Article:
Everyone is talking about Weaponised Incompetence. Why is this still an issue?

If the digital age has brought us anything, it has been more open communication. What I’ve seen very recently, and has blown up on social media in the mum community especially, is discussions about weaponised incompetence.

When Mad Men marketing campaigns sold Hoovers and tumble dryers, you were pitched the breadwinner and the homemaker dynamic. And it’s taken many generations to shift away from that expectation.

What also came with that is the idea that men have an inability to perform simple homemaking tasks.

This dynamic has been decades in the making, and women are taking to social media to highlight weaponised incompetence.

This is when your partner either pretends to not know how to do something or says they cannot do it because they know it will get done anyway.

This is still a common issue in many relationships.

When you have both strengths and weaknesses in any relationship, you can either:

  • Weaponise each others strengths and weaknesses to your own personal advantage, creating a detrimental dynamic


  • Use them to your advantage to create a stronger dynamic.

The reason I wanted to offer my insight on the topic is to fully gauge why this is still happening today.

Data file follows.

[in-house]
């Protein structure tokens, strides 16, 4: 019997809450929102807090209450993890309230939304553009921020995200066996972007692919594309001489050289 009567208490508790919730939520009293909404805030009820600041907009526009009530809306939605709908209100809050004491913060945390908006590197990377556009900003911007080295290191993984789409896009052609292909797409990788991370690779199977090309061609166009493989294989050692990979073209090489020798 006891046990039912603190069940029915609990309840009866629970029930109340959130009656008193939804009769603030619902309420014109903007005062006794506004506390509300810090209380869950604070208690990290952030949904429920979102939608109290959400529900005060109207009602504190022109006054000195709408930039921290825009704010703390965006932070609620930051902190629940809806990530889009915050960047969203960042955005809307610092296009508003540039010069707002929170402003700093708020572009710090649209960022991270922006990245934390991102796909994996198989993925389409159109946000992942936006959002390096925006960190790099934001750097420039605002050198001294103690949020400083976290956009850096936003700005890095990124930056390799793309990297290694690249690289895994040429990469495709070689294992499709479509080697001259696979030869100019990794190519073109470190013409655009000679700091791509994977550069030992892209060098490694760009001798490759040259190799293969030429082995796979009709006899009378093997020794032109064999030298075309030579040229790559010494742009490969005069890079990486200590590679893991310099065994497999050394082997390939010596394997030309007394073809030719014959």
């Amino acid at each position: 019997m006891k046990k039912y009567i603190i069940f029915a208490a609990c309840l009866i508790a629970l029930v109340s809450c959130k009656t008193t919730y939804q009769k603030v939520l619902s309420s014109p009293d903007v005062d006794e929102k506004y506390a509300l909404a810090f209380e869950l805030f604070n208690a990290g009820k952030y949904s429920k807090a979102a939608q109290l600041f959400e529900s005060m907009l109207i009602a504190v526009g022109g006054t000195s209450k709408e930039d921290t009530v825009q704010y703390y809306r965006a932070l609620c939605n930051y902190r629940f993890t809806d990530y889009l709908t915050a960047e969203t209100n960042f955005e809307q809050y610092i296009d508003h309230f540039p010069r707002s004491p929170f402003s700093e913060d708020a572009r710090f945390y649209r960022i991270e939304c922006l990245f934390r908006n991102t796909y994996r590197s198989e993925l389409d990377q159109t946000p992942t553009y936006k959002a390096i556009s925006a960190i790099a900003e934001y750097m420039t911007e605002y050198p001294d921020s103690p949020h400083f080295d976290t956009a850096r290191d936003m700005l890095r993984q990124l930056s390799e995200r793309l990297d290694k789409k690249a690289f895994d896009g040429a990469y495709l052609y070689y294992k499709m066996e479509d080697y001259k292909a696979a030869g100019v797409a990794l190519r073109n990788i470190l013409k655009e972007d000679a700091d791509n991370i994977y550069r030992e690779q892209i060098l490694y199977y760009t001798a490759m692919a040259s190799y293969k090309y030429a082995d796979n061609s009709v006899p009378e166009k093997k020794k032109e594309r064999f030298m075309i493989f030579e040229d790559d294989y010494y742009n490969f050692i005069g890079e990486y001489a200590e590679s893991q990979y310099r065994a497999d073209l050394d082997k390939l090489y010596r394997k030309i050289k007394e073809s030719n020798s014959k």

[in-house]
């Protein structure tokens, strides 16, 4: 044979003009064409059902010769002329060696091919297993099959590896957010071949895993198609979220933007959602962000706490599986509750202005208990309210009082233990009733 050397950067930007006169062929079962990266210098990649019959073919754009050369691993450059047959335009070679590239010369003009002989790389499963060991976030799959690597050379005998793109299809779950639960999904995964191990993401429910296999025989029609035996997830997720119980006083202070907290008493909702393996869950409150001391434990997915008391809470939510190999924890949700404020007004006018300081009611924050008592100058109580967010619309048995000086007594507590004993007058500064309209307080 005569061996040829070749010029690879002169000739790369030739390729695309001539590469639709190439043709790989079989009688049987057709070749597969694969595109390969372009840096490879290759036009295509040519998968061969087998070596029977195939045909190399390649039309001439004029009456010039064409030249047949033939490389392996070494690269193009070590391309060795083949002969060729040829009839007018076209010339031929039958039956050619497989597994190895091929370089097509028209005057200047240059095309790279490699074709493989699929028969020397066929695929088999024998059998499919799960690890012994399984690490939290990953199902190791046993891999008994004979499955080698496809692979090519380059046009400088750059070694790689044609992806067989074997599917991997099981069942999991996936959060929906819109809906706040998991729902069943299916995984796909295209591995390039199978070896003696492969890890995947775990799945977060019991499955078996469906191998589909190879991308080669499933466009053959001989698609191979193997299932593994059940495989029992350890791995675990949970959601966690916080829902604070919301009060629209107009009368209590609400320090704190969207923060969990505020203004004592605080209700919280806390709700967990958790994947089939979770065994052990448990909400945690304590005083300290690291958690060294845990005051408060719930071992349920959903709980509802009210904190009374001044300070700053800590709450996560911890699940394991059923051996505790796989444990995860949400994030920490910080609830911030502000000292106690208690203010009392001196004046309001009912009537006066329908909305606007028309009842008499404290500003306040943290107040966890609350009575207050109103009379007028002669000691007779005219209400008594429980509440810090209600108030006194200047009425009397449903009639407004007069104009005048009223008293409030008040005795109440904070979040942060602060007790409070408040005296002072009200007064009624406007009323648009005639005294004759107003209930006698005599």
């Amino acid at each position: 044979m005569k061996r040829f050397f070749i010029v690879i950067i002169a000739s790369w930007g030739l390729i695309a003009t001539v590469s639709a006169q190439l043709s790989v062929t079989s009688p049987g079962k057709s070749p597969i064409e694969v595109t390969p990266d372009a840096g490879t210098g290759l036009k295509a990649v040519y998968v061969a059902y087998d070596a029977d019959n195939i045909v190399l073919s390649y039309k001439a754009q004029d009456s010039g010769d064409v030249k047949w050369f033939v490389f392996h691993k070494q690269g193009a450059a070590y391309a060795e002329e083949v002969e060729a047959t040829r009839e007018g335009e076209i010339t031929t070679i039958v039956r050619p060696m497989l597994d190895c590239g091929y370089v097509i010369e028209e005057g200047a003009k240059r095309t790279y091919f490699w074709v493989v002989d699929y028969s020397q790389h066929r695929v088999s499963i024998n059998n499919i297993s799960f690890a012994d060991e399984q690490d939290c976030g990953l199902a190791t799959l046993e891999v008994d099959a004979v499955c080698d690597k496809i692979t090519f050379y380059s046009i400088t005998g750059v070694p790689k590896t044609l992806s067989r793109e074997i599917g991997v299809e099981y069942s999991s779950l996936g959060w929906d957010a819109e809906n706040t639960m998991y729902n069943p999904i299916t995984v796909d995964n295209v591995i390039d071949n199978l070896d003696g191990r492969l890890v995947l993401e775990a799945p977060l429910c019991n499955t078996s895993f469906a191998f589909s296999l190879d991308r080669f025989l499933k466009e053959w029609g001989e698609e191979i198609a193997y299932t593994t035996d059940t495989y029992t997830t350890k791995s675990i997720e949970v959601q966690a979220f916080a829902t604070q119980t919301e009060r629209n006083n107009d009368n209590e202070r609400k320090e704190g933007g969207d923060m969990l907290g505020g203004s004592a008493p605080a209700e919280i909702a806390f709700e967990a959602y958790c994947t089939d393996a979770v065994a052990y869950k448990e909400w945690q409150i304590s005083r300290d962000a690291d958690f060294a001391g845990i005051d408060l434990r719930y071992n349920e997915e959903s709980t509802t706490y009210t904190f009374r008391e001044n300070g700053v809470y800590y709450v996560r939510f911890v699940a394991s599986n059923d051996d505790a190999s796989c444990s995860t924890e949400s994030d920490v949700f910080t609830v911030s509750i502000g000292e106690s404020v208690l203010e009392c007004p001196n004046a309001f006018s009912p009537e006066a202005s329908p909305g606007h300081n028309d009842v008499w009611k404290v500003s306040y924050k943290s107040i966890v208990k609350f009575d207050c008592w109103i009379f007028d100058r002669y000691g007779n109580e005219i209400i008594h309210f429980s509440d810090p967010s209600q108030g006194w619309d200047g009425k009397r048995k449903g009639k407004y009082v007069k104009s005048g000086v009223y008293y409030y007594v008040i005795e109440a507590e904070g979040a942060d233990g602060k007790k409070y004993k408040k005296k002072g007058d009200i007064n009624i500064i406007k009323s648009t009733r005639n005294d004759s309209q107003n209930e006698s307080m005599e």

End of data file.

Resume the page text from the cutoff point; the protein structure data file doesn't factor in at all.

Surely, with the world discussing outdated standards, abuse, sexism, male mental health, we should be past the point of couples finding it difficult to get what they want from their partner?

Well, we still have a long way to go. Even if you believe you have found your soulmate, there can still be bumps in the road if you allow your relationship to go with the current.

This is where habits form such as, in this instance, women taking the lead and having high expectations of housework and therefore would rather do it themselves, or men acknowledging this and convincing themselves that even their attempt will never be good enough.

When you commit to a long-term relationship, you must understand how to use those attributes to strengthen the partnership rather than use them for your personal gain.

You can avoid and even quash weaponised incompetence by:

  • Agreeing on expectations of eachothers place in the home
  • Clarifying the difference between asking for help and showing incompetence
  • Having these conversations regularly, especially when you believe one partner has began to show bad habits again.

A successful relationship comes from transparency and honestly, regularly. Understand how you got to this place and what has been expected of your relationship from each perspective. Does it make you happy? And have you discussed this openly with your partner?

Weaponised Incompetence occurs in a simple breakdown of communication.

I use the word simple because it is easy to forget and it is common in most relationships. What is not so simple is breaking that silence.

If you believe you have fallen into this pattern, start today by opening those lines of communication. Even a small conversation can create a strong springboard for breaking this cycle.

Therapy in London.

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